egress

[ noun ee-gres; verb ih-gres ]SEE DEFINITION OF egress
Roget's 21st Century Thesaurus, Third Edition Copyright © 2013 by the Philip Lief Group.

EXAMPLES FROM THE WEB FOR EGRESS

It had been broken off, and this means of egress was unavailable.

The waters of the great deep have ingress and egress to the soul.

There were for a few days much hurry and bustle, both of egress and of ingress.

The serpent, not finding an egress in the cavern, might return the same way it had gone.

But it soon became certain that there was no egress from this gullet.

Egress from the city was possible only through the valley of Gihon and the valley of Jehoshaphat.

Neither are there any not equally subject to the ingress and egress of mortality.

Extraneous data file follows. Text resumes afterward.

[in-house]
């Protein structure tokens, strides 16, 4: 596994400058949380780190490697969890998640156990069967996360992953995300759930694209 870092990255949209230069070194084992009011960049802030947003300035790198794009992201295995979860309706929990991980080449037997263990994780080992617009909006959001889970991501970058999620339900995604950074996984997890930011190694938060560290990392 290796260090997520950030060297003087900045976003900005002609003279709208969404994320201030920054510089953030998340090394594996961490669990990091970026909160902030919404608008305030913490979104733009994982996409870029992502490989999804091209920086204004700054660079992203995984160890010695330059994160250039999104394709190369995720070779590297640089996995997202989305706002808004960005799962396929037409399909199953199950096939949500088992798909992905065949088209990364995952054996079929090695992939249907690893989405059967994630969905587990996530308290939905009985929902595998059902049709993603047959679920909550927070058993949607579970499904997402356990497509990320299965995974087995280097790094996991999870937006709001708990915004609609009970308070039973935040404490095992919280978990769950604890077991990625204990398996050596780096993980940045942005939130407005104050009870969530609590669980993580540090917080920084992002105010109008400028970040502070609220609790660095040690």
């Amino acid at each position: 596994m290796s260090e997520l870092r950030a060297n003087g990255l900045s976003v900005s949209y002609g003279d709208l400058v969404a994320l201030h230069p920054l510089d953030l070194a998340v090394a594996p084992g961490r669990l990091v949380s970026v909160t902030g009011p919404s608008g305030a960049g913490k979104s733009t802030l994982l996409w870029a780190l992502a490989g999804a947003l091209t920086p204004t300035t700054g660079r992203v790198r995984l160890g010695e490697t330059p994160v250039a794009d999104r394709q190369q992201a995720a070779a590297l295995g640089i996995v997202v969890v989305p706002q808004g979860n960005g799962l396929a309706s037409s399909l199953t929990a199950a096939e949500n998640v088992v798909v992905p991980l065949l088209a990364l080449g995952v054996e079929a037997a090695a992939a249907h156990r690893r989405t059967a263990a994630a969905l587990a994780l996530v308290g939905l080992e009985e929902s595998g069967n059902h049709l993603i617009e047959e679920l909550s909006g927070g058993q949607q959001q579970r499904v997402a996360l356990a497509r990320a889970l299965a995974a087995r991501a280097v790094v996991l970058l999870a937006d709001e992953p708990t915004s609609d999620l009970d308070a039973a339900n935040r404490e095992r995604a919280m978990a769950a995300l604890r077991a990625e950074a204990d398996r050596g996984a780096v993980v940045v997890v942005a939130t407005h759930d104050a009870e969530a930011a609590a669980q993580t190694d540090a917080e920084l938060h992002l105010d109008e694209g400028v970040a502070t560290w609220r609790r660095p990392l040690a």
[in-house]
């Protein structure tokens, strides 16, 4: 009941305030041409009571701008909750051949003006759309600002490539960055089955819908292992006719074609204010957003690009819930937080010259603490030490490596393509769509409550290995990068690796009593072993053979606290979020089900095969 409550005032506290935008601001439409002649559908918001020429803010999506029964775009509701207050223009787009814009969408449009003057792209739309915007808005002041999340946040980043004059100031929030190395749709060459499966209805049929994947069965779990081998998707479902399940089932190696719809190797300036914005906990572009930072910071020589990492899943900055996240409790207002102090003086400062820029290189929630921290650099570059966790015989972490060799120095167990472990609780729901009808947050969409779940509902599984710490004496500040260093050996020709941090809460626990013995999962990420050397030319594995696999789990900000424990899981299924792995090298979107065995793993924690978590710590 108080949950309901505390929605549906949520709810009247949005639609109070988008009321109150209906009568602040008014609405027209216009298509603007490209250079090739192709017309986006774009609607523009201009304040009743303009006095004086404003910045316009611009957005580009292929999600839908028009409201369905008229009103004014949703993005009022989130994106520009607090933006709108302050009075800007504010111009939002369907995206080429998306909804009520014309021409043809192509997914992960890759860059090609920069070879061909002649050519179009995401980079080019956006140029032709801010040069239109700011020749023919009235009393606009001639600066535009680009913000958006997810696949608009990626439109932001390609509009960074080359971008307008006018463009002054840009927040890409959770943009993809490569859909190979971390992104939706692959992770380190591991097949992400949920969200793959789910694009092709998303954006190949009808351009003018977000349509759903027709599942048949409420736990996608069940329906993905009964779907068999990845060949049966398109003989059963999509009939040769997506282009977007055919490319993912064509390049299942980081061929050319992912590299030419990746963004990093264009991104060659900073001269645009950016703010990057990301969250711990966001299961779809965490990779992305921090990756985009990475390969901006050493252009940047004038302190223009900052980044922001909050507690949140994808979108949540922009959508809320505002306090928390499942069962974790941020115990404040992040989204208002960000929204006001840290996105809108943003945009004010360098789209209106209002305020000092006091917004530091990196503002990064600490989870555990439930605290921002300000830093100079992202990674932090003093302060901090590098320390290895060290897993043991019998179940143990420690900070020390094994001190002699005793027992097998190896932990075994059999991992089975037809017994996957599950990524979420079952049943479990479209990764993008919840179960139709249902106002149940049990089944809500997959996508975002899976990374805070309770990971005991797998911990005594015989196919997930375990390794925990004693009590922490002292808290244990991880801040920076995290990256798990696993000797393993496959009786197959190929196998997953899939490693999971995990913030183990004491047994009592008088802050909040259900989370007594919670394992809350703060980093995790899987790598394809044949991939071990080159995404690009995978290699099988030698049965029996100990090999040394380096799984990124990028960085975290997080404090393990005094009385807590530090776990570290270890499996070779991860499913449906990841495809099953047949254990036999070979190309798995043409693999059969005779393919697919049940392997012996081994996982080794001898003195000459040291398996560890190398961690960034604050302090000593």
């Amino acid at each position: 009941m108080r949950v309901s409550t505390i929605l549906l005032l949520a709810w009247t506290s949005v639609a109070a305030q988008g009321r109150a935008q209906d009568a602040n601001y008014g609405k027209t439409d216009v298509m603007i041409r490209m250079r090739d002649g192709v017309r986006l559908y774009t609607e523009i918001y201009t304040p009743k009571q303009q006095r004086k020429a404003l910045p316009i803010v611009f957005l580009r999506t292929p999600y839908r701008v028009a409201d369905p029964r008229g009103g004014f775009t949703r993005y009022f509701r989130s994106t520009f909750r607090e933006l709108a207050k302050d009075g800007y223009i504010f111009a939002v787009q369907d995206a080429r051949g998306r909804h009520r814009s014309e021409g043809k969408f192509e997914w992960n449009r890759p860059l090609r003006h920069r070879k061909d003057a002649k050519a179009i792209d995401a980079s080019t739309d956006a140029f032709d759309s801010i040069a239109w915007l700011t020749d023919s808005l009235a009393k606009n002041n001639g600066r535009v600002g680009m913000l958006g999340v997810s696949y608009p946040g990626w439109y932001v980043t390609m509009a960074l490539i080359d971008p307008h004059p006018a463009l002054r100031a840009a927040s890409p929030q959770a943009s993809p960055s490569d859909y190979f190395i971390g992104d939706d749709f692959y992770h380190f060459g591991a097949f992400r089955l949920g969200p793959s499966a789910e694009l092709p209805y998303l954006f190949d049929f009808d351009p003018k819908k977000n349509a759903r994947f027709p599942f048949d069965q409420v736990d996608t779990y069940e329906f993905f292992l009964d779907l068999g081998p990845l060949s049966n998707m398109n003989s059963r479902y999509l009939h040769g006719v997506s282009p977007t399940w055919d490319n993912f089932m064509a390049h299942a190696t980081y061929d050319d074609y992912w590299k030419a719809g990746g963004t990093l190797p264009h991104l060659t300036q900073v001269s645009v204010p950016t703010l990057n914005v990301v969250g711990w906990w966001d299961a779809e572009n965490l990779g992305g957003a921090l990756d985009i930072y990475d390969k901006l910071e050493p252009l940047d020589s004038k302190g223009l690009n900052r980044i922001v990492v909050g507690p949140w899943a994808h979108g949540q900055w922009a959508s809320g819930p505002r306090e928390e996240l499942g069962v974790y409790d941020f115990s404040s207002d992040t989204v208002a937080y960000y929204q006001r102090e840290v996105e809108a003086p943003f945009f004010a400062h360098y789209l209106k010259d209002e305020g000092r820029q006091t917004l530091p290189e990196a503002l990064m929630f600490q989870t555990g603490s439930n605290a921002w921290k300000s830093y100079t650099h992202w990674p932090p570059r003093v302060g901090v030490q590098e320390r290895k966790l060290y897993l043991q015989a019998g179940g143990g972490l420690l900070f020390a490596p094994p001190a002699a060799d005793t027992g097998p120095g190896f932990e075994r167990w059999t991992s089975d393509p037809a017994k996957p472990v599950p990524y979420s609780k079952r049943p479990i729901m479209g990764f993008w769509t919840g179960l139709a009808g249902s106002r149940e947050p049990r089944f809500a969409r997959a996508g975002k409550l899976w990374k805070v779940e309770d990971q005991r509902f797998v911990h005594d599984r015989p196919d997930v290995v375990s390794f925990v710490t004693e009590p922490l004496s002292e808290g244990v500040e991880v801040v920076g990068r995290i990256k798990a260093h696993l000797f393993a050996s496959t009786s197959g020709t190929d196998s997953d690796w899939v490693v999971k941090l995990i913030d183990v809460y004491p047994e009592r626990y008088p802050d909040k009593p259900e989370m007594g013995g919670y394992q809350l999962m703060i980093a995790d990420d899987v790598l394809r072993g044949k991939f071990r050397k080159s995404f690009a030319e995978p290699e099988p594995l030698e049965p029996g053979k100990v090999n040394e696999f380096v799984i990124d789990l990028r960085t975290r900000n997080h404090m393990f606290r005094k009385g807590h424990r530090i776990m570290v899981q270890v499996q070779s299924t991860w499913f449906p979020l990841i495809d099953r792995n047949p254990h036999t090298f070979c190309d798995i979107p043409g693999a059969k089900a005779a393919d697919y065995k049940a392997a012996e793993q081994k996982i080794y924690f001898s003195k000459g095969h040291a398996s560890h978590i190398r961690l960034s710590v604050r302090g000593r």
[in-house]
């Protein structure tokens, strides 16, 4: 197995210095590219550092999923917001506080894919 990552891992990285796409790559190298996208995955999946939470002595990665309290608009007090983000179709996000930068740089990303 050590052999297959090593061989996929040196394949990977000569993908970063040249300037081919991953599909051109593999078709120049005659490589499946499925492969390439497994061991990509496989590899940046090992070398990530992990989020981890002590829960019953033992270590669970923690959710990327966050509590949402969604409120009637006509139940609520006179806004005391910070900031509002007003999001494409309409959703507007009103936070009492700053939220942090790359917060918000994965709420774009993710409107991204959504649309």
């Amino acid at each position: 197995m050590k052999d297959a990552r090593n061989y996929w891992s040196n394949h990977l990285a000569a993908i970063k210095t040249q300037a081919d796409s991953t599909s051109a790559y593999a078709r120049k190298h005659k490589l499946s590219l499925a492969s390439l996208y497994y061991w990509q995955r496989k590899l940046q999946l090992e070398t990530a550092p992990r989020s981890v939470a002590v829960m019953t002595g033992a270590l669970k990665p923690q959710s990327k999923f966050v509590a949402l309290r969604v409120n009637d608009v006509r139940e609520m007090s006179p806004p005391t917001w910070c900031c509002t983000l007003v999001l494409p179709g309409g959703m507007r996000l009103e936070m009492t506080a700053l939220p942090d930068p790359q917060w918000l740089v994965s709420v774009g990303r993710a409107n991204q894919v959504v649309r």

And lastly, his egress out of the world, is nobody knows where.

He looks about him, and discovers that is the door of egress, not of ingress.

My hand, bully; thou shalt have egress and regress;—said I well?

WORD ORIGIN

1530s, from Latin egressus "a going out," noun use of past participle of egredi "go out," from ex- "out" (see ex-) + -gredi, comb. form of gradi "step, go" (see grade). Perhaps a back-formation from egression (early 15c.).

MORE RELATED WORDS FOR EGRESS

Roget's 21st Century Thesaurus, Third Edition Copyright © 2013 by the Philip Lief Group.